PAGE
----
Table of Contents Author Guidelines Submit a Manuscript
BioMed Research International
Volume 2015 (2015), Article ID 169870, 6 pages
http://dx.doi.org/10.1155/2015/169870
Research Article

Predicting 30-Day Readmissions: Performance of the LACE Index Compared with a Regression Model among General Medicine Patients in Singapore

1Department of Family Medicine & Continuing Care, Singapore General Hospital, Academia Level 4, 20 College Road, Singapore 169856
2Department of Emergency Medicine, Singapore General Hospital, Outram Road, Singapore 169608
3Health Services and Systems Research, Duke-NUS Graduate Medical School, Singapore
4Integrated Health Information Systems, Singapore
5Department of Rheumatology & Immunology, Singapore General Hospital, Singapore
6Centre for Quantitative Medicine, Duke-NUS Graduate Medical School, Singapore

Received 30 August 2015; Accepted 3 November 2015

Academic Editor: Fabrizio Montecucco

Copyright © 2015 Lian Leng Low et al. This is an open access article distributed under the Creative Commons Attribution License, which permits unrestricted use, distribution, and reproduction in any medium, provided the original work is properly cited.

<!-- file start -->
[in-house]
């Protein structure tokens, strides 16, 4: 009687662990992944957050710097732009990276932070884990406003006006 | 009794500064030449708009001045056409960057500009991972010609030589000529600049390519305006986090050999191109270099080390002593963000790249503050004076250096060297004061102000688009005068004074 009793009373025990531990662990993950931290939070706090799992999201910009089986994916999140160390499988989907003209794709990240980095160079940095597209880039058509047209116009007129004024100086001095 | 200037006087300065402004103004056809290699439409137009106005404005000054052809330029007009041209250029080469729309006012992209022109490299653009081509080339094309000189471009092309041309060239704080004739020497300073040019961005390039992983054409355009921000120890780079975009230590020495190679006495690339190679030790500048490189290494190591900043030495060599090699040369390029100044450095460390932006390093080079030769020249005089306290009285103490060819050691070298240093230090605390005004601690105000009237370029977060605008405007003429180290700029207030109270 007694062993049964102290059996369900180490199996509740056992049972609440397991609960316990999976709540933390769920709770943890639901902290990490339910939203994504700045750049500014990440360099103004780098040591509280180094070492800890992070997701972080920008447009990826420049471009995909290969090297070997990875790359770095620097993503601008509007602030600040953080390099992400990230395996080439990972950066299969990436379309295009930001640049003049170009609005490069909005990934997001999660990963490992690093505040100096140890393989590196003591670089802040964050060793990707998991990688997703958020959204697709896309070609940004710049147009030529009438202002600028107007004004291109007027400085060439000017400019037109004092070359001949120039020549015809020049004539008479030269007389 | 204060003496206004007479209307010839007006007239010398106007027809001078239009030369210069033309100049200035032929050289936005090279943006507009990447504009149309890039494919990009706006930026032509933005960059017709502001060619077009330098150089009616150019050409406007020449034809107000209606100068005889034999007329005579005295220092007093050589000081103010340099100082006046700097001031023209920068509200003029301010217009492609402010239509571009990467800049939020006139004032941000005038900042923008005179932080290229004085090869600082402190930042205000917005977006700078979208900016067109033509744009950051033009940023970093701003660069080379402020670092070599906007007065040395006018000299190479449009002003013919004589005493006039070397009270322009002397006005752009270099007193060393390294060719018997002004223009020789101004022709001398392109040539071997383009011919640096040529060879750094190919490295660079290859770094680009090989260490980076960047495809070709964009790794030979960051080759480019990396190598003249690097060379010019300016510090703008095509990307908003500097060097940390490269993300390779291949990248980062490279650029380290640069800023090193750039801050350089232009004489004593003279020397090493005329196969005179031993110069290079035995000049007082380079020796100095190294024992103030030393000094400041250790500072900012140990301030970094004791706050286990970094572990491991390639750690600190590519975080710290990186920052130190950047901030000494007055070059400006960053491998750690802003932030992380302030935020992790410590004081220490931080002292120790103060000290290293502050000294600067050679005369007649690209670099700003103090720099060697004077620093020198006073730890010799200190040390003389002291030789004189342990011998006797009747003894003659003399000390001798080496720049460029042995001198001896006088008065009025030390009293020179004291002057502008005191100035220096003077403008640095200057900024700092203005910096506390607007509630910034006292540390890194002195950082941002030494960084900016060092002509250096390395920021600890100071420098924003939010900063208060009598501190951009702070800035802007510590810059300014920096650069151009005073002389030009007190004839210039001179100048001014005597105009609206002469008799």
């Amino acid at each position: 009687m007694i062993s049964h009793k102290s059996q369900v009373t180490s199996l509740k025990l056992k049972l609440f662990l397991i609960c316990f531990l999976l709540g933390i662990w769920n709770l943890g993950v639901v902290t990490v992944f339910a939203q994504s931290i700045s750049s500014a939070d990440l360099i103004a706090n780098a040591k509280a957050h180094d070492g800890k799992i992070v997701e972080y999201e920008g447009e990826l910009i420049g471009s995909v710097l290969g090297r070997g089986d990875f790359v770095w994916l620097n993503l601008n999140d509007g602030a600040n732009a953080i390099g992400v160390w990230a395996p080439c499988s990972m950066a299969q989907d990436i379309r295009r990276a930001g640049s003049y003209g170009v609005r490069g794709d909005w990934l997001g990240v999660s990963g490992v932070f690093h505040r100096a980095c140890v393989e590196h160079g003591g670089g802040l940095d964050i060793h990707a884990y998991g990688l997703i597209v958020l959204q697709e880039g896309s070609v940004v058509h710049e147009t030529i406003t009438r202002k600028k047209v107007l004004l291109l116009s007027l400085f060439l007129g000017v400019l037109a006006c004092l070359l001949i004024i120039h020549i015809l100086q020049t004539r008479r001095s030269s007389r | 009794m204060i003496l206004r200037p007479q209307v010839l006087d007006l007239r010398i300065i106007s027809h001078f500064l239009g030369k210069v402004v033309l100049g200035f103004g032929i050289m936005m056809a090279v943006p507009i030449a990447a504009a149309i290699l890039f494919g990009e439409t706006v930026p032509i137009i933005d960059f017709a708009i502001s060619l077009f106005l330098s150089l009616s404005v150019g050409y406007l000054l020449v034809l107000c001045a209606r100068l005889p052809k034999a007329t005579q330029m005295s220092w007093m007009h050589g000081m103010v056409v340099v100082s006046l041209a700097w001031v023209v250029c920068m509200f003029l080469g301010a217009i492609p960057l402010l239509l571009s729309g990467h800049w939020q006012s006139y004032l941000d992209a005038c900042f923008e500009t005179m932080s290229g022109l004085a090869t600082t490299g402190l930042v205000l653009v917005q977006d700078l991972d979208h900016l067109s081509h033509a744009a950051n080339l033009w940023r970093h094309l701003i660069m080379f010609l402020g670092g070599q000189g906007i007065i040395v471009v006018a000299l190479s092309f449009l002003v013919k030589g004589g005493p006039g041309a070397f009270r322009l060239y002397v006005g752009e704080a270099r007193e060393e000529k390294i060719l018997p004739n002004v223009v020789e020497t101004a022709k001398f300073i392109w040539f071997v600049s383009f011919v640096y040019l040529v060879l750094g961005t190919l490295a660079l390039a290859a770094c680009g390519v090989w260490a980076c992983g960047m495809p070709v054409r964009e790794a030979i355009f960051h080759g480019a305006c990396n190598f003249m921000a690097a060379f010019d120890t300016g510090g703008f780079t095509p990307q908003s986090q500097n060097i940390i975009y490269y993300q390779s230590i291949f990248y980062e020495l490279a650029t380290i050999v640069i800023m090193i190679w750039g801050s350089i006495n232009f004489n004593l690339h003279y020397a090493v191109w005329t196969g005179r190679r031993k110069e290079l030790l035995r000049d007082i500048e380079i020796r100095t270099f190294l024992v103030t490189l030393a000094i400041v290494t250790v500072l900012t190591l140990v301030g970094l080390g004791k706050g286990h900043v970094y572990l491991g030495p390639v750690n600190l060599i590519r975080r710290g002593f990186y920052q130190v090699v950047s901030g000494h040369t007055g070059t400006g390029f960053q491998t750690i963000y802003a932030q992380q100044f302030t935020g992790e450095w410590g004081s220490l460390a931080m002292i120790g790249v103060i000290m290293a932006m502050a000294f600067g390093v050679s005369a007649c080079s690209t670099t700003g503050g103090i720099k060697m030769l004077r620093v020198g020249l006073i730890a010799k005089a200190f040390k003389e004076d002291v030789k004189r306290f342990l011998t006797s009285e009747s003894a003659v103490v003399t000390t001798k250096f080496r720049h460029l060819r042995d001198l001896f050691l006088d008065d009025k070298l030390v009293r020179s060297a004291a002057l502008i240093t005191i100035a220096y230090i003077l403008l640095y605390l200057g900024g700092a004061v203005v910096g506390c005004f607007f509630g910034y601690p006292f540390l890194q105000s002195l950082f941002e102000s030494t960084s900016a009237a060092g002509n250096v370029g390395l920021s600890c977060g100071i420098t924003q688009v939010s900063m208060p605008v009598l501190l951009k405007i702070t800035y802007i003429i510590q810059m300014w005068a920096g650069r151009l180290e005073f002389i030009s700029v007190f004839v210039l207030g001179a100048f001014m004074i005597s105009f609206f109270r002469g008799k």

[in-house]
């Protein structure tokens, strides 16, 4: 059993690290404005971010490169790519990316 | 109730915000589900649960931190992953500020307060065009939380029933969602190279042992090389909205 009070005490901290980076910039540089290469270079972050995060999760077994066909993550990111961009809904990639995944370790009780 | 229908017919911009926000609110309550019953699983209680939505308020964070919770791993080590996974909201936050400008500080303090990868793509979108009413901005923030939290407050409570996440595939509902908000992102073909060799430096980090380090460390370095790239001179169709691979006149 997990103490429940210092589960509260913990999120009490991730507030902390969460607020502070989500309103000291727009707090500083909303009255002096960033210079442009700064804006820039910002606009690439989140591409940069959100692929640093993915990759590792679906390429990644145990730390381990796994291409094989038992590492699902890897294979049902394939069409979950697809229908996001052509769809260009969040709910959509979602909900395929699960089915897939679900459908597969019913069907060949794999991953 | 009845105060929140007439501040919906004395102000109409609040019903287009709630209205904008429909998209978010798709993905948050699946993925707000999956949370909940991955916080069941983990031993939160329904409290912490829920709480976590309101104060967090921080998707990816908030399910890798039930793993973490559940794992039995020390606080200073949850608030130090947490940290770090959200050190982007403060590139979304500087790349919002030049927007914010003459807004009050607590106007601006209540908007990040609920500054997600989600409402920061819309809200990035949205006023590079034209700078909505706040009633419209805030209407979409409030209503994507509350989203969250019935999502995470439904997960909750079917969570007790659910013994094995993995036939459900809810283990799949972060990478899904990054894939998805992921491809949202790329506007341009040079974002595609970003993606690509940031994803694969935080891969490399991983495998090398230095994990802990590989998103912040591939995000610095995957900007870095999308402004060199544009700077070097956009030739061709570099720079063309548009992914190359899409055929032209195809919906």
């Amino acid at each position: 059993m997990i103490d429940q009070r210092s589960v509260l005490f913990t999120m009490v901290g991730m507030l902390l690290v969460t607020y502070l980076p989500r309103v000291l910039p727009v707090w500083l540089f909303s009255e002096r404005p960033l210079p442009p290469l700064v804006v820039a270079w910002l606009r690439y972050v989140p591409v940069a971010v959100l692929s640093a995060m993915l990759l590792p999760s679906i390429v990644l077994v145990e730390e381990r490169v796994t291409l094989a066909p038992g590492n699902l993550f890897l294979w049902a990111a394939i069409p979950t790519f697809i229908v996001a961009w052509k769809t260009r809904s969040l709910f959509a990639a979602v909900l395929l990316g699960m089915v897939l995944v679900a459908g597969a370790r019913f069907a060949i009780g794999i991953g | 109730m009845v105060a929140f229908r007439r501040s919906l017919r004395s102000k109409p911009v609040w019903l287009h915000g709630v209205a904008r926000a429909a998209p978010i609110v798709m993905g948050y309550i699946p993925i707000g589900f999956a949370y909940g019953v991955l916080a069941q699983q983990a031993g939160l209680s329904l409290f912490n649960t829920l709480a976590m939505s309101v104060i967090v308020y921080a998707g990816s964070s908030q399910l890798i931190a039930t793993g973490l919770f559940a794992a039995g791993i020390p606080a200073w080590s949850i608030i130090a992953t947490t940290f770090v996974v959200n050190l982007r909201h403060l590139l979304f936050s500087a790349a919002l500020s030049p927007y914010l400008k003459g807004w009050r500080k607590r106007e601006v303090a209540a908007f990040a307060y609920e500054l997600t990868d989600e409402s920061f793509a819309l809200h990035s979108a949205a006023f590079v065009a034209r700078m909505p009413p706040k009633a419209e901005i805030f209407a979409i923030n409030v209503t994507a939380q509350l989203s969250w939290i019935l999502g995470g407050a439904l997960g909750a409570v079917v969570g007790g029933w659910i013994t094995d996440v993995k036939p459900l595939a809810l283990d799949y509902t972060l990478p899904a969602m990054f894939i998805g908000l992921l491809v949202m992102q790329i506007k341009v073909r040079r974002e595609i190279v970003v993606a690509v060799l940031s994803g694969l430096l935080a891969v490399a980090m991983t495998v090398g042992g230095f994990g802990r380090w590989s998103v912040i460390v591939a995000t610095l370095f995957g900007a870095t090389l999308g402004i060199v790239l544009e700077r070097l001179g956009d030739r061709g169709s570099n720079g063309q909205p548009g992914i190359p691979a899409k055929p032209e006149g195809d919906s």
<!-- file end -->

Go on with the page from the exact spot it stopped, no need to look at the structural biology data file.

Abstract

The LACE index (length of stay, acuity of admission, Charlson comorbidity index, CCI, and number of emergency department visits in preceding 6 months) derived in Canada is simple and may have clinical utility in Singapore to predict readmission risk. We compared the performance of the LACE index with a derived model in identifying 30-day readmissions from a population of general medicine patients in Singapore. Additional variables include patient demographics, comorbidities, clinical and laboratory variables during the index admission, and prior healthcare utilization in the preceding year. 5,862 patients were analysed and 572 patients (9.8%) were readmitted in the 30 days following discharge. Age, CCI, count of surgical procedures during index admission, white cell count, serum albumin, and number of emergency department visits in previous 6 months were significantly associated with 30-day readmission risk. The final logistic regression model had fair discriminative ability c-statistic of 0.650 while the LACE index achieved c-statistic of 0.628 in predicting 30-day readmissions. Our derived model has the advantage of being available early in the admission to identify patients at high risk of readmission for interventions. Additional factors predicting readmission risk and machine learning techniques should be considered to improve model performance.